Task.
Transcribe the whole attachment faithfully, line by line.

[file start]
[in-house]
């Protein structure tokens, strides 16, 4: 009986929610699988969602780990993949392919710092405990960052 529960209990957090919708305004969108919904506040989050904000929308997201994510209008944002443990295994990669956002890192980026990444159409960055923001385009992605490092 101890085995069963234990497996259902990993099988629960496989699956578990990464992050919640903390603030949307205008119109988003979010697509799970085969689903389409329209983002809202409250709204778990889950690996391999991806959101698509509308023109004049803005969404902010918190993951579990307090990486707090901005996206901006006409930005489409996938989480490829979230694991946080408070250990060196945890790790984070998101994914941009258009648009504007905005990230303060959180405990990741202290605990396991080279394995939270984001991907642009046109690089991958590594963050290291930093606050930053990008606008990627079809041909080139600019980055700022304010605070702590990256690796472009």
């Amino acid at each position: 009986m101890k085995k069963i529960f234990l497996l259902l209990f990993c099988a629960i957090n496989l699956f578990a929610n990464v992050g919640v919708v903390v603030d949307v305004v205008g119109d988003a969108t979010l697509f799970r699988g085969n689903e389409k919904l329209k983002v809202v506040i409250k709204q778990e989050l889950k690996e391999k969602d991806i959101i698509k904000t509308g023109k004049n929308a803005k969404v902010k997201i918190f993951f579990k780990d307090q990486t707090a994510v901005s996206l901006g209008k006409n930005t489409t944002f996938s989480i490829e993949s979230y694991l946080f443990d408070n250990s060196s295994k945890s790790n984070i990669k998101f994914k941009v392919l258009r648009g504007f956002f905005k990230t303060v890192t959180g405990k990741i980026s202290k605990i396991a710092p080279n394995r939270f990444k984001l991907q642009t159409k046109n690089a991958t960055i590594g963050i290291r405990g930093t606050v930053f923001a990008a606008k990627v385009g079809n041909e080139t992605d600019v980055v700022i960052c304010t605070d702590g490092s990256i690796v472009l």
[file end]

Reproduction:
[in-house]
């Protein structure tokens, strides 16, 4: 009986929610699988969602780990993949392919710092405990960052 529960209990957090919708305004969108919904506040989050904000929308997201994510209008944002443990295994990669956002890192980026990444159409960055923001385009992605490092 101890085995069963234990497996259902990993099988629960496989699956578990990464992050919640903390603030949307205008119109988003979010697509799970085969689903389409329209983002809202409250709204778990889950690996391999991806959101698509509308023109004049803005969404902010918190993951579990307090990486707090901005996206901006006409930005489409996938989480490829979230694991946080408070250990060196945890790790984070998101994914941009258009648009504007905005990230303060959180405990990741202290605990396991080279394995939270984001991907642009046109690089991958590594963050290291930093606050930053990008606008990627079809041909080139600019980055700022304010605070702590990256690796472009």
């Amino acid at each position: 009986m101890k085995k069963i529960f234990l497996l259902l209990f990993c099988a629960i957090n496989l699956f578990a929610n990464v992050g919640v919708v903390v603030d949307v305004v205008g119109d988003a969108t979010l697509f799970r699988g085969n689903e389409k919904l329209k983002v809202v506040i409250k709204q778990e989050l889950k690996e391999k969602d991806i959101i698509k904000t509308g023109k004049n929308a803005k969404v902010k997201i918190f993951f579990k780990d307090q990486t707090a994510v901005s996206l901006g209008k006409n930005t489409t944002f996938s989480i490829e993949s979230y694991l946080f443990d408070n250990s060196s295994k945890s790790n984070i990669k998101f994914k941009v392919l258009r648009g504007f956002f905005k990230t303060v890192t959180g405990k990741i980026s202290k605990i396991a710092p080279n394995r939270f990444k984001l991907q642009t159409k046109n690089a991958t960055i590594g963050i290291r405990g930093t606050v930053f923001a990008a606008k990627v385009g079809n041909e080139t992605d600019v980055v700022i960052c304010t605070d702590g490092s990256i690796v472009l």